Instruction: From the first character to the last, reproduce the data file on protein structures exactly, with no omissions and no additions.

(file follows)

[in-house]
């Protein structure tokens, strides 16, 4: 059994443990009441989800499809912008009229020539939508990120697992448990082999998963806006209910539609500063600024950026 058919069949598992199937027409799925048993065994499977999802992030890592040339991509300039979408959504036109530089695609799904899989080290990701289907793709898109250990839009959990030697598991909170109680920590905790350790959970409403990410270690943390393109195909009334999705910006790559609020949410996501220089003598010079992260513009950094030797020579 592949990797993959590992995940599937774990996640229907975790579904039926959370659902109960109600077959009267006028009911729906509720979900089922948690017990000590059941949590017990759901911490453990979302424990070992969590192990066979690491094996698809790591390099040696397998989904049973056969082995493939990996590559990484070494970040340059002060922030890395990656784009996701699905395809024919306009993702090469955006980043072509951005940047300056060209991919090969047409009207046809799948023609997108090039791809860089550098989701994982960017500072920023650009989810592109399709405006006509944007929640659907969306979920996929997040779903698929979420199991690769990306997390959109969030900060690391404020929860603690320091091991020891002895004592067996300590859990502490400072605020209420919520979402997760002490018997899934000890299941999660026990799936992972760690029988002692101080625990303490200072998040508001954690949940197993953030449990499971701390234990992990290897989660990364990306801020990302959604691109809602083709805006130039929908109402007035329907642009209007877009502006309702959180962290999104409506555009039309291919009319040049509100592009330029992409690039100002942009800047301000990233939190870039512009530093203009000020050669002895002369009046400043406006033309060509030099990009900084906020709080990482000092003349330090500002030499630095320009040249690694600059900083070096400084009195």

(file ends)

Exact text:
[in-house]
């Protein structure tokens, strides 16, 4: 059994443990009441989800499809912008009229020539939508990120697992448990082999998963806006209910539609500063600024950026 058919069949598992199937027409799925048993065994499977999802992030890592040339991509300039979408959504036109530089695609799904899989080290990701289907793709898109250990839009959990030697598991909170109680920590905790350790959970409403990410270690943390393109195909009334999705910006790559609020949410996501220089003598010079992260513009950094030797020579 592949990797993959590992995940599937774990996640229907975790579904039926959370659902109960109600077959009267006028009911729906509720979900089922948690017990000590059941949590017990759901911490453990979302424990070992969590192990066979690491094996698809790591390099040696397998989904049973056969082995493939990996590559990484070494970040340059002060922030890395990656784009996701699905395809024919306009993702090469955006980043072509951005940047300056060209991919090969047409009207046809799948023609997108090039791809860089550098989701994982960017500072920023650009989810592109399709405006006509944007929640659907969306979920996929997040779903698929979420199991690769990306997390959109969030900060690391404020929860603690320091091991020891002895004592067996300590859990502490400072605020209420919520979402997760002490018997899934000890299941999660026990799936992972760690029988002692101080625990303490200072998040508001954690949940197993953030449990499971701390234990992990290897989660990364990306801020990302959604691109809602083709805006130039929908109402007035329907642009209007877009502006309702959180962290999104409506555009039309291919009319040049509100592009330029992409690039100002942009800047301000990233939190870039512009530093203009000020050669002895002369009046400043406006033309060509030099990009900084906020709080990482000092003349330090500002030499630095320009040249690694600059900083070096400084009195």